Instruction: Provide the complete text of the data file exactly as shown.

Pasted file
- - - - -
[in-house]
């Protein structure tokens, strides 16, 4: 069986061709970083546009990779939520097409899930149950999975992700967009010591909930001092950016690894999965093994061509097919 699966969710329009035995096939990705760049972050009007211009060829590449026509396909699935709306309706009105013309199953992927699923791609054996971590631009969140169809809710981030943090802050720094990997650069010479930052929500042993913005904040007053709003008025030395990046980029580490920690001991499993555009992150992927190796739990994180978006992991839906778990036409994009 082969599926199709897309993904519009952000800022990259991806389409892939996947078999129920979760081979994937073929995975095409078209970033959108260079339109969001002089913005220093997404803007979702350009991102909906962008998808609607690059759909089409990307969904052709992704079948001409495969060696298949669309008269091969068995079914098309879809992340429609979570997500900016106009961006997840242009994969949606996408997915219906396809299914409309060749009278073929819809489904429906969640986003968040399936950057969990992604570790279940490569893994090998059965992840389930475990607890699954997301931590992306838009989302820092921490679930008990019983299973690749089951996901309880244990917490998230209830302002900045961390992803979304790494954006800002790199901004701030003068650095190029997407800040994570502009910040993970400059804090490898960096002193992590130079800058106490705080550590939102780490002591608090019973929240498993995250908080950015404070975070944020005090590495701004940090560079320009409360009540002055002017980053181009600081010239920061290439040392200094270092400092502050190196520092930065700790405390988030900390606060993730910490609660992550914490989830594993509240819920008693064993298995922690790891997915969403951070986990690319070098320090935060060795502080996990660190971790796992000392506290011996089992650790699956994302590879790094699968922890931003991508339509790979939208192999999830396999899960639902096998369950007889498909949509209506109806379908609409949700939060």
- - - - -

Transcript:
[in-house]
């Protein structure tokens, strides 16, 4: 069986061709970083546009990779939520097409899930149950999975992700967009010591909930001092950016690894999965093994061509097919 699966969710329009035995096939990705760049972050009007211009060829590449026509396909699935709306309706009105013309199953992927699923791609054996971590631009969140169809809710981030943090802050720094990997650069010479930052929500042993913005904040007053709003008025030395990046980029580490920690001991499993555009992150992927190796739990994180978006992991839906778990036409994009 082969599926199709897309993904519009952000800022990259991806389409892939996947078999129920979760081979994937073929995975095409078209970033959108260079339109969001002089913005220093997404803007979702350009991102909906962008998808609607690059759909089409990307969904052709992704079948001409495969060696298949669309008269091969068995079914098309879809992340429609979570997500900016106009961006997840242009994969949606996408997915219906396809299914409309060749009278073929819809489904429906969640986003968040399936950057969990992604570790279940490569893994090998059965992840389930475990607890699954997301931590992306838009989302820092921490679930008990019983299973690749089951996901309880244990917490998230209830302002900045961390992803979304790494954006800002790199901004701030003068650095190029997407800040994570502009910040993970400059804090490898960096002193992590130079800058106490705080550590939102780490002591608090019973929240498993995250908080950015404070975070944020005090590495701004940090560079320009409360009540002055002017980053181009600081010239920061290439040392200094270092400092502050190196520092930065700790405390988030900390606060993730910490609660992550914490989830594993509240819920008693064993298995922690790891997915969403951070986990690319070098320090935060060795502080996990660190971790796992000392506290011996089992650790699956994302590879790094699968922890931003991508339509790979939208192999999830396999899960639902096998369950007889498909949509209506109806379908609409949700939060």